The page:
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What to Do With Picture Captions?

| September 30, 2013 | 0 Comments

Next in the series where we talk about page elements are picture captions. Believe it or not people really do read picture captions. Even more than intros or pull quotes. Pictures draw attention of the reader and picture captions describe the nature of the picture and this is why they should be treated with care. 

Readers search for an explanation of the image and from an editorial point of view picture captions have to be well written, with some interesting text, because if they are boring, readers will skip them and you are missing an opportunity to catch their attention.


picture captions

This caption is giving no valuable information. Neither where the landmark is situated, nor what is its name.

Writing picture captions

Writing picture captions should not be a last minute nuisance. They should contain fascinating, valuable pieces of information so that the reader will get more info about the article he is reading about.

Unlike pull quotes, picture captions should contain information that is not presented in the main body copy of the article. In this way you are giving the reader some additional information.

The picture and the captions should always work together. The contents of the picture caption should describe the picture or tell us some background story about the subject of the picture.

You may think that this is self explanatory but look around and you will see how many times this is missed. So many picture captions talk about something else than a picture, or if they do talk about the picture they do it in uninteresting way.


Picture captions

Text set in bold or small picture caption headline should be strongly connected to the picture.


Opening words of picture captions should be dominant. You can even make small headlines for each caption and this headline should be strongly tied to the picture.

If you don’t have a headline for picture caption you can make first few words in bold and again these words have to be tied to the picture. They must have a connection to the picture and instantly describe it.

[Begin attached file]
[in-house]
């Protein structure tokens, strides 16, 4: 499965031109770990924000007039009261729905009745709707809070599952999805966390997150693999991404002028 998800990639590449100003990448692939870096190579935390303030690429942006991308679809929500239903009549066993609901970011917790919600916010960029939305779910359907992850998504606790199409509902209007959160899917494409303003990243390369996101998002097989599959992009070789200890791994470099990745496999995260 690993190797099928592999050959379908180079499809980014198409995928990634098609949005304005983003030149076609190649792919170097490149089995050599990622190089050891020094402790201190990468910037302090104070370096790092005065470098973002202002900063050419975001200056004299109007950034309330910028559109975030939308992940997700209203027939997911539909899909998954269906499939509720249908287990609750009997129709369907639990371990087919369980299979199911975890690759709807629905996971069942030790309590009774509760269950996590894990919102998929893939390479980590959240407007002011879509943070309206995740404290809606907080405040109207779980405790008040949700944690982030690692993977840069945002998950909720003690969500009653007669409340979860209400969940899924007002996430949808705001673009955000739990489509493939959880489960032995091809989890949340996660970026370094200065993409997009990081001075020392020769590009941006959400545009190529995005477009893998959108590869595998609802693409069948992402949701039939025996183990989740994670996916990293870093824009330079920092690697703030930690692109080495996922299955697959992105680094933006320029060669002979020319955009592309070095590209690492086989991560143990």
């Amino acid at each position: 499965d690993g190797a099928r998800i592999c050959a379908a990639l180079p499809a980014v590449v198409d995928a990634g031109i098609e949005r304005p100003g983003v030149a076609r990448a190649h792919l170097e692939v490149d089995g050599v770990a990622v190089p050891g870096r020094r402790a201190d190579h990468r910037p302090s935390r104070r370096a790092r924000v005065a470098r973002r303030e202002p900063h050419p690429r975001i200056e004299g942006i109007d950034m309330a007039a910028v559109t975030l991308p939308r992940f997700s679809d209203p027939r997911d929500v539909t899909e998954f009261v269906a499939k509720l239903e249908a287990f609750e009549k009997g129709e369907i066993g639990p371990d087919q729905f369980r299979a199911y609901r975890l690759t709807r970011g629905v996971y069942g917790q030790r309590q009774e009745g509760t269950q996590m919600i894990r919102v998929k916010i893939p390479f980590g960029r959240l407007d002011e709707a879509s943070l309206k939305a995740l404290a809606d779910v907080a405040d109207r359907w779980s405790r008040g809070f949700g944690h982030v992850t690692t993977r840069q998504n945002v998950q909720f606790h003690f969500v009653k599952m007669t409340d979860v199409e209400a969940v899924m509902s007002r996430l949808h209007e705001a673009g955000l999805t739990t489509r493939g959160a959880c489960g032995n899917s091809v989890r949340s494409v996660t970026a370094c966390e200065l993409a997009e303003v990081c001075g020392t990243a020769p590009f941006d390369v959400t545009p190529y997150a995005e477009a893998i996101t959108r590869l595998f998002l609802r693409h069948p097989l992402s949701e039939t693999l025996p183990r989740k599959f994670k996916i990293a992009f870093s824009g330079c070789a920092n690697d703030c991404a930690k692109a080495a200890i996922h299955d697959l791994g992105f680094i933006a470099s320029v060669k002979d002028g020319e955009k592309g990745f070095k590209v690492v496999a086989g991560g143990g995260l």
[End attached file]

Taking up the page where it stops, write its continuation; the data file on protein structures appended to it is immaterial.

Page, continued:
Captions can be as long as they need. It all depends how much space they can have but if the space is not an issue make your caption bigger.


Design of picture captions

From a design point of view picture captions should be standardized in placement because this pattern will help you build a positive image. Of course you don’t have to be rigid about it. If you have to break a standard here and there to make a point, do so.

As mentioned above, picture captions can have a headline or first few words set in bold. In this way you are pulling the reader’s attention even more to the image caption. Of course, give them some great text to read.

picture captions

Avoid justified text alignment in the picture captions


The text in the picture captions should be aligned left or right. Avoid central alignment. Since these are small text chunks you can place them in narrow columns where it is better to align them left because justified text can have unnatural, forced spacing. Of course if your picture captions are wider you can justify the text but I should avoid this. You should keep it uniformed throughout the entire publication. Stick to left or right alignment.